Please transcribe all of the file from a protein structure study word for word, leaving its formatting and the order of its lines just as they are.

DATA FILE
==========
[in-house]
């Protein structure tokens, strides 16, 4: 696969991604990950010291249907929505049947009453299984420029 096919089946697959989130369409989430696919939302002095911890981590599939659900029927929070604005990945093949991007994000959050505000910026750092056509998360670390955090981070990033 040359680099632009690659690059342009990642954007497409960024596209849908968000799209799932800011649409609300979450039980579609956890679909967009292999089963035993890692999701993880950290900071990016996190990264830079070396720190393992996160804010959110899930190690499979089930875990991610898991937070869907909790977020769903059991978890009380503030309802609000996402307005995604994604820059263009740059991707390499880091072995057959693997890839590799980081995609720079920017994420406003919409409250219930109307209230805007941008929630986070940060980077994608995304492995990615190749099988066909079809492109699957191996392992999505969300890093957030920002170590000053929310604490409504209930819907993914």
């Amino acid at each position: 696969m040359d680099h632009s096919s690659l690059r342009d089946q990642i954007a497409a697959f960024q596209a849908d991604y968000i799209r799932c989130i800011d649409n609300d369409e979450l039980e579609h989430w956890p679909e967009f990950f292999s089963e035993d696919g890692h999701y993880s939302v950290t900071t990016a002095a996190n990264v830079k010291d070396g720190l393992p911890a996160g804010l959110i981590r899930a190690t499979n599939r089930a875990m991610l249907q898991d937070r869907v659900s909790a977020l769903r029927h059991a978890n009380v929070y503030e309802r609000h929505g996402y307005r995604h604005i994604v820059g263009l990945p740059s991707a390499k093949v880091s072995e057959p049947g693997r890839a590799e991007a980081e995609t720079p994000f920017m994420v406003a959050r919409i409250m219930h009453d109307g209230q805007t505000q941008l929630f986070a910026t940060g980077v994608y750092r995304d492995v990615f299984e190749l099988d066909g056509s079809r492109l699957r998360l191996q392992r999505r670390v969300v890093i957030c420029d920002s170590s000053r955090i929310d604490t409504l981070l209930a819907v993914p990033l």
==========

[in-house]
């Protein structure tokens, strides 16, 4: 696969991604990950010291249907929505049947009453299984420029 096919089946697959989130369409989430696919939302002095911890981590599939659900029927929070604005990945093949991007994000959050505000910026750092056509998360670390955090981070990033 040359680099632009690659690059342009990642954007497409960024596209849908968000799209799932800011649409609300979450039980579609956890679909967009292999089963035993890692999701993880950290900071990016996190990264830079070396720190393992996160804010959110899930190690499979089930875990991610898991937070869907909790977020769903059991978890009380503030309802609000996402307005995604994604820059263009740059991707390499880091072995057959693997890839590799980081995609720079920017994420406003919409409250219930109307209230805007941008929630986070940060980077994608995304492995990615190749099988066909079809492109699957191996392992999505969300890093957030920002170590000053929310604490409504209930819907993914």
């Amino acid at each position: 696969m040359d680099h632009s096919s690659l690059r342009d089946q990642i954007a497409a697959f960024q596209a849908d991604y968000i799209r799932c989130i800011d649409n609300d369409e979450l039980e579609h989430w956890p679909e967009f990950f292999s089963e035993d696919g890692h999701y993880s939302v950290t900071t990016a002095a996190n990264v830079k010291d070396g720190l393992p911890a996160g804010l959110i981590r899930a190690t499979n599939r089930a875990m991610l249907q898991d937070r869907v659900s909790a977020l769903r029927h059991a978890n009380v929070y503030e309802r609000h929505g996402y307005r995604h604005i994604v820059g263009l990945p740059s991707a390499k093949v880091s072995e057959p049947g693997r890839a590799e991007a980081e995609t720079p994000f920017m994420v406003a959050r919409i409250m219930h009453d109307g209230q805007t505000q941008l929630f986070a910026t940060g980077v994608y750092r995304d492995v990615f299984e190749l099988d066909g056509s079809r492109l699957r998360l191996q392992r999505r670390v969300v890093i957030c420029d920002s170590s000053r955090i929310d604490t409504l981070l209930a819907v993914p990033l």